The angiosperms or flowering plants are all plants with flowers and fruit and are the most recently evolved of all plant groups. They are also the most diverse and abundant plants throughout the globe and have come to dominate many of the world’s forests. Angiosperms can be defined as vascular plants with seeds, fruit, and flowers for reproduction. The huge diversification of angiosperms during the Early Cretaceous is one of the greatest mysteries to plant biologists, more correctly called botanists.
Angiosperms have a unique relationship with animals that other plants do not. Many angiosperm species rely on interaction between animals and their flowers for reproduction. As insects, birds or other animals move from one flower to another feeding on nectar, they commonly distribute pollen from flower to flower as they go which leads to plants being pollinated and seeds to be produced. Animals can also play a role in the dispersal of many angiosperm species by feeding on the fruit of the plant and carrying the seeds to new locations.
The eudicots are a hugely diverse and abundant group of angiosperm plants. They include over half of the species of all plants and are found in a huge variety of land-based habitats in almost all parts of the world.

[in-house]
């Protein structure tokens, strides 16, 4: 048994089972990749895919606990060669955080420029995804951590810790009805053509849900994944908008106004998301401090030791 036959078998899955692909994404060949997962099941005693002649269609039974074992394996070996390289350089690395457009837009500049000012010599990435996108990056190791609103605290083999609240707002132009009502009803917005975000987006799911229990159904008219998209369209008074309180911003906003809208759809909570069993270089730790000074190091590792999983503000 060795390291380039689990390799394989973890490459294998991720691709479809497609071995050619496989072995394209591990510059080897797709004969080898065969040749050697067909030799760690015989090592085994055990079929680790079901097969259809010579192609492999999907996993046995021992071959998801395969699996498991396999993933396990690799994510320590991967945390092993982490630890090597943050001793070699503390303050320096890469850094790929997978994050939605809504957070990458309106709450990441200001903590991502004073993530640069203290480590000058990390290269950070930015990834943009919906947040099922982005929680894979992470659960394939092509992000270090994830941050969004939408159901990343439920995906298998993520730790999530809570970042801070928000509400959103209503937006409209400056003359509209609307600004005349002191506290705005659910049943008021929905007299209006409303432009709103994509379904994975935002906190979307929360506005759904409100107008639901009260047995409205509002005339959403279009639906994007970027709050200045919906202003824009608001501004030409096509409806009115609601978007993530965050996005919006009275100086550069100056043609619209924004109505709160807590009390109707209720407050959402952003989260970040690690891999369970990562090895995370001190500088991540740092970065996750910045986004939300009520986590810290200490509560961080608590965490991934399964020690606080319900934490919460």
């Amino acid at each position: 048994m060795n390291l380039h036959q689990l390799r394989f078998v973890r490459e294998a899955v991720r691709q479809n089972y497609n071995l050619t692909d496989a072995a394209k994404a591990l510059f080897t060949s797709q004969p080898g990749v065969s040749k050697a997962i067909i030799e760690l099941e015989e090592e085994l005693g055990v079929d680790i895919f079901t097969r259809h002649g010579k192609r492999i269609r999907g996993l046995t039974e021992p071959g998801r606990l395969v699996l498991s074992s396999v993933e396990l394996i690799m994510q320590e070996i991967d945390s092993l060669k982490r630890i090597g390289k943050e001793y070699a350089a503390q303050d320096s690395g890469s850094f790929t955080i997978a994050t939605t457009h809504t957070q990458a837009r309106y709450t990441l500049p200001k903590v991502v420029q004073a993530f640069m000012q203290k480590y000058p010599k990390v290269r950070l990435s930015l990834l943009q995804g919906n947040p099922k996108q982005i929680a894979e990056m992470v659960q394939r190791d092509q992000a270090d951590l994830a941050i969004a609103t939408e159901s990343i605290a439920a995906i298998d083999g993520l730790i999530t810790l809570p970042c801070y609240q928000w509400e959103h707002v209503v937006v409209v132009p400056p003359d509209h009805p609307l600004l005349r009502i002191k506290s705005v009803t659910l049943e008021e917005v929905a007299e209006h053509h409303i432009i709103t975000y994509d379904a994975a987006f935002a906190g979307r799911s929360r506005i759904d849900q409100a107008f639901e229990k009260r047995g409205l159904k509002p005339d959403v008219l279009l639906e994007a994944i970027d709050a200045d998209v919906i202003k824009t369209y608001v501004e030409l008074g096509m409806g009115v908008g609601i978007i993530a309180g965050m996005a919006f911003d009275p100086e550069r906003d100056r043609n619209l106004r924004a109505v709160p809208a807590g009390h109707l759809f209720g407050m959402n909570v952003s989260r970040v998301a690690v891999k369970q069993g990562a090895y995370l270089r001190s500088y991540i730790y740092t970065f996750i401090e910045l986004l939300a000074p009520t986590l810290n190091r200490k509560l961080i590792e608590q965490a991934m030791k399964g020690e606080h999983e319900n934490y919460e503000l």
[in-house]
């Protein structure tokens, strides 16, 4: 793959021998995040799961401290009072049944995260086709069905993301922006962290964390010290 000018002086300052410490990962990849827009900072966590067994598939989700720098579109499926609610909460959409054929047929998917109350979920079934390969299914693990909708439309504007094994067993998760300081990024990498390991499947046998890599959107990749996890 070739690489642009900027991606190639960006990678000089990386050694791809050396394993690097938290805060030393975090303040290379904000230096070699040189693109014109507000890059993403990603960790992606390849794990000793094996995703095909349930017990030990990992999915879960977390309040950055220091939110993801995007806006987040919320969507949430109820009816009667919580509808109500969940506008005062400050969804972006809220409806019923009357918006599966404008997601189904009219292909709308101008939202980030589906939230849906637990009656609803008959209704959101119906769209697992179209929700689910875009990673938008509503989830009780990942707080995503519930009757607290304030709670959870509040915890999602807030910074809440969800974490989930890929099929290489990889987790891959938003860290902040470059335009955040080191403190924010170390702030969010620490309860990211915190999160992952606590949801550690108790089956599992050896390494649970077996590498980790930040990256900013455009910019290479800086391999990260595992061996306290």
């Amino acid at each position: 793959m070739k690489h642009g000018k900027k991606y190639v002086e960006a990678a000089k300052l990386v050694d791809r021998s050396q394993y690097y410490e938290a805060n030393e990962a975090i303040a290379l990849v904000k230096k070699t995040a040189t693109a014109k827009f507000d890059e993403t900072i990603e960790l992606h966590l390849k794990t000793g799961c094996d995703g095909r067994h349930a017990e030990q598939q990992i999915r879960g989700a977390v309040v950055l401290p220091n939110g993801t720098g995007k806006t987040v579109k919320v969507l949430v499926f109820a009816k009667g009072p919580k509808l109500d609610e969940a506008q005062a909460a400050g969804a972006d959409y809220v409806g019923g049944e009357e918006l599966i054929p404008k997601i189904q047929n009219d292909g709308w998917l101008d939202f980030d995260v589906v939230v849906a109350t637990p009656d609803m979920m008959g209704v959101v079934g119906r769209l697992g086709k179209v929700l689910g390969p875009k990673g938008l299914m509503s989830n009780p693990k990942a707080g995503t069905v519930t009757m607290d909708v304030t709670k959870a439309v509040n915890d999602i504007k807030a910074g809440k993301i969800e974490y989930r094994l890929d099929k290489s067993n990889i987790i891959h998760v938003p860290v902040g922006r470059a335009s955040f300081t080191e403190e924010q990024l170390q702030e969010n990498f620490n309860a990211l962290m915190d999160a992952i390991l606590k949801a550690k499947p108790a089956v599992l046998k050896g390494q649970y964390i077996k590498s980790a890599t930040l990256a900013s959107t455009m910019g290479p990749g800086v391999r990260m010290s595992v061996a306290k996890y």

The monocots are a group of over 50,000 plant species within the angiosperms. Monocotyledon means ‘one embryonic leaf’ and refers to the single leaf that monocot plants emerge from the soil with.
The basal angiosperms are a broad group of the most primitive flowering plants. They do not belong to either the monocots or eudicots but were for a long time lumped together with the eudicots into a well-known group called the dicots.
Flowers were an evolutionary development that allowed the plant kingdom to boom into a huge diversity of species. They were developed as an alternative method of reproduction and proved to be very successful.